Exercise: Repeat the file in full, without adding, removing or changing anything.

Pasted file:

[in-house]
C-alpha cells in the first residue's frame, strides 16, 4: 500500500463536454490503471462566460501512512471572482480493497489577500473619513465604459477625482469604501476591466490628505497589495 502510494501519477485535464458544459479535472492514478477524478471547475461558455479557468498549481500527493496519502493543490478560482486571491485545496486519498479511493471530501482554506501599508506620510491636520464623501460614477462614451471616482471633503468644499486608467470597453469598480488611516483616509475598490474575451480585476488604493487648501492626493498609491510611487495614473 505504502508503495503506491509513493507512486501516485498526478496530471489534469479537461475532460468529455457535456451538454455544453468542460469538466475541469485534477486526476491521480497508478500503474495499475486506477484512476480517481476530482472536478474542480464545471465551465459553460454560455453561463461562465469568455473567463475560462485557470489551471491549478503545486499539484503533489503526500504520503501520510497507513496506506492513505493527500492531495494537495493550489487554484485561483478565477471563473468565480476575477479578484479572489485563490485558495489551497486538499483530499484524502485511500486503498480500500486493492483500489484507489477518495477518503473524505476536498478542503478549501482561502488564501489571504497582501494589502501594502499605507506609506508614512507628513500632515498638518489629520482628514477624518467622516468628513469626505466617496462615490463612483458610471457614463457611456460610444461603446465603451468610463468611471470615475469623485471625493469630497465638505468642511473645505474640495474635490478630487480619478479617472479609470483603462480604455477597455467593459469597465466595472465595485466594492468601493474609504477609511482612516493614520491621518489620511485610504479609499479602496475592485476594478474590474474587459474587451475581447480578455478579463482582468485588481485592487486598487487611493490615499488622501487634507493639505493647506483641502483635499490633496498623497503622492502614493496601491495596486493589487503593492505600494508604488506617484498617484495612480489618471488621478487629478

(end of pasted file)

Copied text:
[in-house]
C-alpha cells in the first residue's frame, strides 16, 4: 500500500463536454490503471462566460501512512471572482480493497489577500473619513465604459477625482469604501476591466490628505497589495 502510494501519477485535464458544459479535472492514478477524478471547475461558455479557468498549481500527493496519502493543490478560482486571491485545496486519498479511493471530501482554506501599508506620510491636520464623501460614477462614451471616482471633503468644499486608467470597453469598480488611516483616509475598490474575451480585476488604493487648501492626493498609491510611487495614473 505504502508503495503506491509513493507512486501516485498526478496530471489534469479537461475532460468529455457535456451538454455544453468542460469538466475541469485534477486526476491521480497508478500503474495499475486506477484512476480517481476530482472536478474542480464545471465551465459553460454560455453561463461562465469568455473567463475560462485557470489551471491549478503545486499539484503533489503526500504520503501520510497507513496506506492513505493527500492531495494537495493550489487554484485561483478565477471563473468565480476575477479578484479572489485563490485558495489551497486538499483530499484524502485511500486503498480500500486493492483500489484507489477518495477518503473524505476536498478542503478549501482561502488564501489571504497582501494589502501594502499605507506609506508614512507628513500632515498638518489629520482628514477624518467622516468628513469626505466617496462615490463612483458610471457614463457611456460610444461603446465603451468610463468611471470615475469623485471625493469630497465638505468642511473645505474640495474635490478630487480619478479617472479609470483603462480604455477597455467593459469597465466595472465595485466594492468601493474609504477609511482612516493614520491621518489620511485610504479609499479602496475592485476594478474590474474587459474587451475581447480578455478579463482582468485588481485592487486598487487611493490615499488622501487634507493639505493647506483641502483635499490633496498623497503622492502614493496601491495596486493589487503593492505600494508604488506617484498617484495612480489618471488621478487629478